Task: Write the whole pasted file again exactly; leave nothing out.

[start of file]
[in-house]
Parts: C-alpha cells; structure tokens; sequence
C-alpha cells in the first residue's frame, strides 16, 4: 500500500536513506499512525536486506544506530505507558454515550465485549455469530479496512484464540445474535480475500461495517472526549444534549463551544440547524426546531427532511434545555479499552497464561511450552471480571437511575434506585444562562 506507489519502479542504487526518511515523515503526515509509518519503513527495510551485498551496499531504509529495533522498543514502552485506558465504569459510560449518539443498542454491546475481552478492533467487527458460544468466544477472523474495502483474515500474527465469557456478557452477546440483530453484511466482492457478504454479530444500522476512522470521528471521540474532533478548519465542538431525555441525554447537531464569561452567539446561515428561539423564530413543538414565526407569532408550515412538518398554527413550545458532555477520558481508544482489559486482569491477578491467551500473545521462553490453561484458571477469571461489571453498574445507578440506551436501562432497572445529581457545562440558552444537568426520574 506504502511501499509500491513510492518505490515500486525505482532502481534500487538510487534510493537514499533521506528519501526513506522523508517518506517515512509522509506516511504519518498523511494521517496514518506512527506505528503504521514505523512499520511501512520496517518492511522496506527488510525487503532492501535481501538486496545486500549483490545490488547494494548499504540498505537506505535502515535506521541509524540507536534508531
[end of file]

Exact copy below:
[in-house]
Parts: C-alpha cells; structure tokens; sequence
C-alpha cells in the first residue's frame, strides 16, 4: 500500500536513506499512525536486506544506530505507558454515550465485549455469530479496512484464540445474535480475500461495517472526549444534549463551544440547524426546531427532511434545555479499552497464561511450552471480571437511575434506585444562562 506507489519502479542504487526518511515523515503526515509509518519503513527495510551485498551496499531504509529495533522498543514502552485506558465504569459510560449518539443498542454491546475481552478492533467487527458460544468466544477472523474495502483474515500474527465469557456478557452477546440483530453484511466482492457478504454479530444500522476512522470521528471521540474532533478548519465542538431525555441525554447537531464569561452567539446561515428561539423564530413543538414565526407569532408550515412538518398554527413550545458532555477520558481508544482489559486482569491477578491467551500473545521462553490453561484458571477469571461489571453498574445507578440506551436501562432497572445529581457545562440558552444537568426520574 506504502511501499509500491513510492518505490515500486525505482532502481534500487538510487534510493537514499533521506528519501526513506522523508517518506517515512509522509506516511504519518498523511494521517496514518506512527506505528503504521514505523512499520511501512520496517518492511522496506527488510525487503532492501535481501538486496545486500549483490545490488547494494548499504540498505537506505535502515535506521541509524540507536534508531